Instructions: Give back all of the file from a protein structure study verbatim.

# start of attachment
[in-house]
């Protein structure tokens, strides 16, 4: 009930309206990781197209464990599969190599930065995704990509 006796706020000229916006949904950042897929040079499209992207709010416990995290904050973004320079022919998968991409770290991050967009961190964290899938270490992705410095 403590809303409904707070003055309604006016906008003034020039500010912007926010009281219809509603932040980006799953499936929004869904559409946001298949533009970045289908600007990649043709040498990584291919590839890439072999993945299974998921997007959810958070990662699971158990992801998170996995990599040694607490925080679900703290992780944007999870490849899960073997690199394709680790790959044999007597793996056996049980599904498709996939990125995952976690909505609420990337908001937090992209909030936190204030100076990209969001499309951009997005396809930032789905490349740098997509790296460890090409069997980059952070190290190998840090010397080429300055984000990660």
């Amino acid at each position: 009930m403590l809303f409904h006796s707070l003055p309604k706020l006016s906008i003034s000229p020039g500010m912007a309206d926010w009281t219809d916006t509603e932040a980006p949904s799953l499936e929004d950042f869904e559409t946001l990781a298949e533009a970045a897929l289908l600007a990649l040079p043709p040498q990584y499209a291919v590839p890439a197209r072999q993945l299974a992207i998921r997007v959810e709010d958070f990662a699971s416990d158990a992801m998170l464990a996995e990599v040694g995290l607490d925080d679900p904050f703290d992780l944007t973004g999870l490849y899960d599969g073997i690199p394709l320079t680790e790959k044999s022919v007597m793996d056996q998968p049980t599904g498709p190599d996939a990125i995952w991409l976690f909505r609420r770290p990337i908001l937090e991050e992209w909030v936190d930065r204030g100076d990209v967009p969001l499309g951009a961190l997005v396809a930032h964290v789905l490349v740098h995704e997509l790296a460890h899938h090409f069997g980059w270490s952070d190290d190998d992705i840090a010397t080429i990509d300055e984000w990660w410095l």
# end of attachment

[in-house]
């Protein structure tokens, strides 16, 4: 009930309206990781197209464990599969190599930065995704990509 006796706020000229916006949904950042897929040079499209992207709010416990995290904050973004320079022919998968991409770290991050967009961190964290899938270490992705410095 403590809303409904707070003055309604006016906008003034020039500010912007926010009281219809509603932040980006799953499936929004869904559409946001298949533009970045289908600007990649043709040498990584291919590839890439072999993945299974998921997007959810958070990662699971158990992801998170996995990599040694607490925080679900703290992780944007999870490849899960073997690199394709680790790959044999007597793996056996049980599904498709996939990125995952976690909505609420990337908001937090992209909030936190204030100076990209969001499309951009997005396809930032789905490349740098997509790296460890090409069997980059952070190290190998840090010397080429300055984000990660």
């Amino acid at each position: 009930m403590l809303f409904h006796s707070l003055p309604k706020l006016s906008i003034s000229p020039g500010m912007a309206d926010w009281t219809d916006t509603e932040a980006p949904s799953l499936e929004d950042f869904e559409t946001l990781a298949e533009a970045a897929l289908l600007a990649l040079p043709p040498q990584y499209a291919v590839p890439a197209r072999q993945l299974a992207i998921r997007v959810e709010d958070f990662a699971s416990d158990a992801m998170l464990a996995e990599v040694g995290l607490d925080d679900p904050f703290d992780l944007t973004g999870l490849y899960d599969g073997i690199p394709l320079t680790e790959k044999s022919v007597m793996d056996q998968p049980t599904g498709p190599d996939a990125i995952w991409l976690f909505r609420r770290p990337i908001l937090e991050e992209w909030v936190d930065r204030g100076d990209v967009p969001l499309g951009a961190l997005v396809a930032h964290v789905l490349v740098h995704e997509l790296a460890h899938h090409f069997g980059w270490s952070d190290d190998d992705i840090a010397t080429i990509d300055e984000w990660w410095l």